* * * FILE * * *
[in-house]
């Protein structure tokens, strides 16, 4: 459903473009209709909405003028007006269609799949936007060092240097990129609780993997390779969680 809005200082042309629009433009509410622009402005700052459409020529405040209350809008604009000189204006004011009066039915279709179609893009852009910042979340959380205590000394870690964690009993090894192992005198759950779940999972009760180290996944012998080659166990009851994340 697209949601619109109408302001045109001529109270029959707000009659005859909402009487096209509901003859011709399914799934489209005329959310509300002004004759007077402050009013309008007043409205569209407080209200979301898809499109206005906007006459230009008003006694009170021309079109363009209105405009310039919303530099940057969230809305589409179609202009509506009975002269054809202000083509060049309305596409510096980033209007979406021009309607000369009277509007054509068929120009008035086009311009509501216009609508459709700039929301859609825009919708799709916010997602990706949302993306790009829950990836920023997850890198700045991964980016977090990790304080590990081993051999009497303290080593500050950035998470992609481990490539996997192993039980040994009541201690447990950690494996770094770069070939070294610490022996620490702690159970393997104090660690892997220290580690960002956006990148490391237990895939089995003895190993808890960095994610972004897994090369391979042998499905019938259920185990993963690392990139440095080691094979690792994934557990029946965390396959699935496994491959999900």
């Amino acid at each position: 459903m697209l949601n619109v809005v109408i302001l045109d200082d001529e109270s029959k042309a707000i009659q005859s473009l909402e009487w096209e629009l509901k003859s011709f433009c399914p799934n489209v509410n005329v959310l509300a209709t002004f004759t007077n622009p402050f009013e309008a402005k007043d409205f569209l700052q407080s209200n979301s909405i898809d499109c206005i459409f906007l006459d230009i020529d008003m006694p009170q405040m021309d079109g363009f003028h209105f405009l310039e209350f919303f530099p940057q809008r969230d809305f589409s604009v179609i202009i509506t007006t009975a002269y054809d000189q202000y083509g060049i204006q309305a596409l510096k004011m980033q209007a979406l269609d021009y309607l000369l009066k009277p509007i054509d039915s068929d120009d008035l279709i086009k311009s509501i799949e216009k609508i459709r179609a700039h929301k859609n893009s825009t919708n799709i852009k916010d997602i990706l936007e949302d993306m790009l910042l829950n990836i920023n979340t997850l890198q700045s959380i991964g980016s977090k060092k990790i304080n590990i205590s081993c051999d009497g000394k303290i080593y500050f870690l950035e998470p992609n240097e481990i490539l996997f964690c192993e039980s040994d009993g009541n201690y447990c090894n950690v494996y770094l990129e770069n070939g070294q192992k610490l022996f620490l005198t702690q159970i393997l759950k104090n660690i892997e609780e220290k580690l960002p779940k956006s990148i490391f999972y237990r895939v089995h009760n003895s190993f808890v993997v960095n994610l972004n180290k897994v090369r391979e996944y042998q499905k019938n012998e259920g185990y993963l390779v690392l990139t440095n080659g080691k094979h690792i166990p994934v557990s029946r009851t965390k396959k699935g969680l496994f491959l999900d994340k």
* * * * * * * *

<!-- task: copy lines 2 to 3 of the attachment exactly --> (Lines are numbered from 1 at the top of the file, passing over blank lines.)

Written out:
């Protein structure tokens, strides 16, 4: 459903473009209709909405003028007006269609799949936007060092240097990129609780993997390779969680 809005200082042309629009433009509410622009402005700052459409020529405040209350809008604009000189204006004011009066039915279709179609893009852009910042979340959380205590000394870690964690009993090894192992005198759950779940999972009760180290996944012998080659166990009851994340 697209949601619109109408302001045109001529109270029959707000009659005859909402009487096209509901003859011709399914799934489209005329959310509300002004004759007077402050009013309008007043409205569209407080209200979301898809499109206005906007006459230009008003006694009170021309079109363009209105405009310039919303530099940057969230809305589409179609202009509506009975002269054809202000083509060049309305596409510096980033209007979406021009309607000369009277509007054509068929120009008035086009311009509501216009609508459709700039929301859609825009919708799709916010997602990706949302993306790009829950990836920023997850890198700045991964980016977090990790304080590990081993051999009497303290080593500050950035998470992609481990490539996997192993039980040994009541201690447990950690494996770094770069070939070294610490022996620490702690159970393997104090660690892997220290580690960002956006990148490391237990895939089995003895190993808890960095994610972004897994090369391979042998499905019938259920185990993963690392990139440095080691094979690792994934557990029946965390396959699935496994491959999900």
């Amino acid at each position: 459903m697209l949601n619109v809005v109408i302001l045109d200082d001529e109270s029959k042309a707000i009659q005859s473009l909402e009487w096209e629009l509901k003859s011709f433009c399914p799934n489209v509410n005329v959310l509300a209709t002004f004759t007077n622009p402050f009013e309008a402005k007043d409205f569209l700052q407080s209200n979301s909405i898809d499109c206005i459409f906007l006459d230009i020529d008003m006694p009170q405040m021309d079109g363009f003028h209105f405009l310039e209350f919303f530099p940057q809008r969230d809305f589409s604009v179609i202009i509506t007006t009975a002269y054809d000189q202000y083509g060049i204006q309305a596409l510096k004011m980033q209007a979406l269609d021009y309607l000369l009066k009277p509007i054509d039915s068929d120009d008035l279709i086009k311009s509501i799949e216009k609508i459709r179609a700039h929301k859609n893009s825009t919708n799709i852009k916010d997602i990706l936007e949302d993306m790009l910042l829950n990836i920023n979340t997850l890198q700045s959380i991964g980016s977090k060092k990790i304080n590990i205590s081993c051999d009497g000394k303290i080593y500050f870690l950035e998470p992609n240097e481990i490539l996997f964690c192993e039980s040994d009993g009541n201690y447990c090894n950690v494996y770094l990129e770069n070939g070294q192992k610490l022996f620490l005198t702690q159970i393997l759950k104090n660690i892997e609780e220290k580690l960002p779940k956006s990148i490391f999972y237990r895939v089995h009760n003895s190993f808890v993997v960095n994610l972004n180290k897994v090369r391979e996944y042998q499905k019938n012998e259920g185990y993963l390779v690392l990139t440095n080659g080691k094979h690792i166990p994934v557990s029946r009851t965390k396959k699935g969680l496994f491959l999900d994340k």